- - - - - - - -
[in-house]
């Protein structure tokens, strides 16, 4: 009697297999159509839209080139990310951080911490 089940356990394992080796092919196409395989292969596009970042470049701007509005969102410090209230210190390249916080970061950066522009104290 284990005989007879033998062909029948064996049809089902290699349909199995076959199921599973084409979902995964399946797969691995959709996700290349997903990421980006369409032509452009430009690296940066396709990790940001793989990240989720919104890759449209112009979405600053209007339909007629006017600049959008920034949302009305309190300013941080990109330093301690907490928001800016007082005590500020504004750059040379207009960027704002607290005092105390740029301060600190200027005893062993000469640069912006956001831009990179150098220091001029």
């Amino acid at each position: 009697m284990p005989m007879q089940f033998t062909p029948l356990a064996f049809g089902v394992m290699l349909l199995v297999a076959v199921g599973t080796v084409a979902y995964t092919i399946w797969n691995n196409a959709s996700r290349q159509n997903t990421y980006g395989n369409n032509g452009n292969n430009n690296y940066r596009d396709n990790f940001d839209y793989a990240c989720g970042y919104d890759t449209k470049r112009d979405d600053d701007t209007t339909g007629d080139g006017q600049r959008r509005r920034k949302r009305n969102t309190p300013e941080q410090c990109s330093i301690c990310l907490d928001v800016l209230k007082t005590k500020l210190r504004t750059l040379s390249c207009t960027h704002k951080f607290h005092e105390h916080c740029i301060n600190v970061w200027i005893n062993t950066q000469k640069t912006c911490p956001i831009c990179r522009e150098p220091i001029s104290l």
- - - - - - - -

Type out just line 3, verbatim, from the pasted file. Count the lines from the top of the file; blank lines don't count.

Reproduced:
């Amino acid at each position: 009697m284990p005989m007879q089940f033998t062909p029948l356990a064996f049809g089902v394992m290699l349909l199995v297999a076959v199921g599973t080796v084409a979902y995964t092919i399946w797969n691995n196409a959709s996700r290349q159509n997903t990421y980006g395989n369409n032509g452009n292969n430009n690296y940066r596009d396709n990790f940001d839209y793989a990240c989720g970042y919104d890759t449209k470049r112009d979405d600053d701007t209007t339909g007629d080139g006017q600049r959008r509005r920034k949302r009305n969102t309190p300013e941080q410090c990109s330093i301690c990310l907490d928001v800016l209230k007082t005590k500020l210190r504004t750059l040379s390249c207009t960027h704002k951080f607290h005092e105390h916080c740029i301060n600190v970061w200027i005893n062993t950066q000469k640069t912006c911490p956001i831009c990179r522009e150098p220091i001029s104290l």